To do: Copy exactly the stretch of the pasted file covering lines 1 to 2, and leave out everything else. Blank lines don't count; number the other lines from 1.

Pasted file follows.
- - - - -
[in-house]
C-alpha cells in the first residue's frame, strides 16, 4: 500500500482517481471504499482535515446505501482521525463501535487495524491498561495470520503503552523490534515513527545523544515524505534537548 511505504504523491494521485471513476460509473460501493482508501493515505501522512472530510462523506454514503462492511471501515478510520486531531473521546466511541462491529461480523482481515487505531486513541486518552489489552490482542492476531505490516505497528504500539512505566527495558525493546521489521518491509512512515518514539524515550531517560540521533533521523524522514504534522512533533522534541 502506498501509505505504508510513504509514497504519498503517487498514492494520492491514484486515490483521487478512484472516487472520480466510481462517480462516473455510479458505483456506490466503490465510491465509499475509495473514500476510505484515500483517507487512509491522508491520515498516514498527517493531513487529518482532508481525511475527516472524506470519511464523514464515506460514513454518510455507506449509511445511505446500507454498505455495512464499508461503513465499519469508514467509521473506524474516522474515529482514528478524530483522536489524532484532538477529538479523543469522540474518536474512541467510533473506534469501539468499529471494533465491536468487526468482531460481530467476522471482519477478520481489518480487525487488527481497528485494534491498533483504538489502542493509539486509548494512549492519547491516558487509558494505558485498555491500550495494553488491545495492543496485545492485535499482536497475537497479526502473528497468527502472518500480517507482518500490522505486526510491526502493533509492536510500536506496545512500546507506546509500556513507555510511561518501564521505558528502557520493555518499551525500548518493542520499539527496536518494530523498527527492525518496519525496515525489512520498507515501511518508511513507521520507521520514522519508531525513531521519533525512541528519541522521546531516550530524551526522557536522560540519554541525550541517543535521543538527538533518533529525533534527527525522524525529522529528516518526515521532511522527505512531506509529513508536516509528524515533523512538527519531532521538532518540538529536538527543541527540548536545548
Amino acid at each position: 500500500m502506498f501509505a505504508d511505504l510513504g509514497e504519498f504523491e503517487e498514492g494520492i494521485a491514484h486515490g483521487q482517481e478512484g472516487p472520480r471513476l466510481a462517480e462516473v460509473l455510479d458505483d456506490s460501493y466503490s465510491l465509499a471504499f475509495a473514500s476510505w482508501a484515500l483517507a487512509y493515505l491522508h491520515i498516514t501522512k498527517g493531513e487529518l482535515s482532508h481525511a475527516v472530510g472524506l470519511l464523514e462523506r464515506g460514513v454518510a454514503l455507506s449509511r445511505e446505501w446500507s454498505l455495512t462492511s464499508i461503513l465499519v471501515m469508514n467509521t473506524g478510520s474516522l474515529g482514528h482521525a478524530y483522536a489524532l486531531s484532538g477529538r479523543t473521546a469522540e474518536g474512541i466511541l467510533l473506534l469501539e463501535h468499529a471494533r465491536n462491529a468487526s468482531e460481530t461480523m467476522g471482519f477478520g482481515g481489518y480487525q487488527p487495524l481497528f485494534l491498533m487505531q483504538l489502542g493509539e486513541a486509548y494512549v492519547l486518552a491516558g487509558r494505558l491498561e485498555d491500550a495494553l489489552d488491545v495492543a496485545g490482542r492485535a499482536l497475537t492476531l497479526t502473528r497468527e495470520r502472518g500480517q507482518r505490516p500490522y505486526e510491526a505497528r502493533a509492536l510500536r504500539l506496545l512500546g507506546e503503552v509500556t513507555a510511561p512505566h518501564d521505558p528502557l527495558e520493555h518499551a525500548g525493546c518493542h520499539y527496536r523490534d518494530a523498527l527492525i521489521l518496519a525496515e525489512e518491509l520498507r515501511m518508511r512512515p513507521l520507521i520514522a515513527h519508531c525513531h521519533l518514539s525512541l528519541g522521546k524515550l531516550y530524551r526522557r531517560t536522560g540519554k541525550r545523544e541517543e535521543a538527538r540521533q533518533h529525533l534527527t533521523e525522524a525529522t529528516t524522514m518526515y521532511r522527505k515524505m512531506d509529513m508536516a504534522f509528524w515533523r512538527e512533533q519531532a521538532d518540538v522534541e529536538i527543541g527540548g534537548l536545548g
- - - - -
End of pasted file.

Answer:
[in-house]
C-alpha cells in the first residue's frame, strides 16, 4: 500500500482517481471504499482535515446505501482521525463501535487495524491498561495470520503503552523490534515513527545523544515524505534537548 511505504504523491494521485471513476460509473460501493482508501493515505501522512472530510462523506454514503462492511471501515478510520486531531473521546466511541462491529461480523482481515487505531486513541486518552489489552490482542492476531505490516505497528504500539512505566527495558525493546521489521518491509512512515518514539524515550531517560540521533533521523524522514504534522512533533522534541 502506498501509505505504508510513504509514497504519498503517487498514492494520492491514484486515490483521487478512484472516487472520480466510481462517480462516473455510479458505483456506490466503490465510491465509499475509495473514500476510505484515500483517507487512509491522508491520515498516514498527517493531513487529518482532508481525511475527516472524506470519511464523514464515506460514513454518510455507506449509511445511505446500507454498505455495512464499508461503513465499519469508514467509521473506524474516522474515529482514528478524530483522536489524532484532538477529538479523543469522540474518536474512541467510533473506534469501539468499529471494533465491536468487526468482531460481530467476522471482519477478520481489518480487525487488527481497528485494534491498533483504538489502542493509539486509548494512549492519547491516558487509558494505558485498555491500550495494553488491545495492543496485545492485535499482536497475537497479526502473528497468527502472518500480517507482518500490522505486526510491526502493533509492536510500536506496545512500546507506546509500556513507555510511561518501564521505558528502557520493555518499551525500548518493542520499539527496536518494530523498527527492525518496519525496515525489512520498507515501511518508511513507521520507521520514522519508531525513531521519533525512541528519541522521546531516550530524551526522557536522560540519554541525550541517543535521543538527538533518533529525533534527527525522524525529522529528516518526515521532511522527505512531506509529513508536516509528524515533523512538527519531532521538532518540538529536538527543541527540548536545548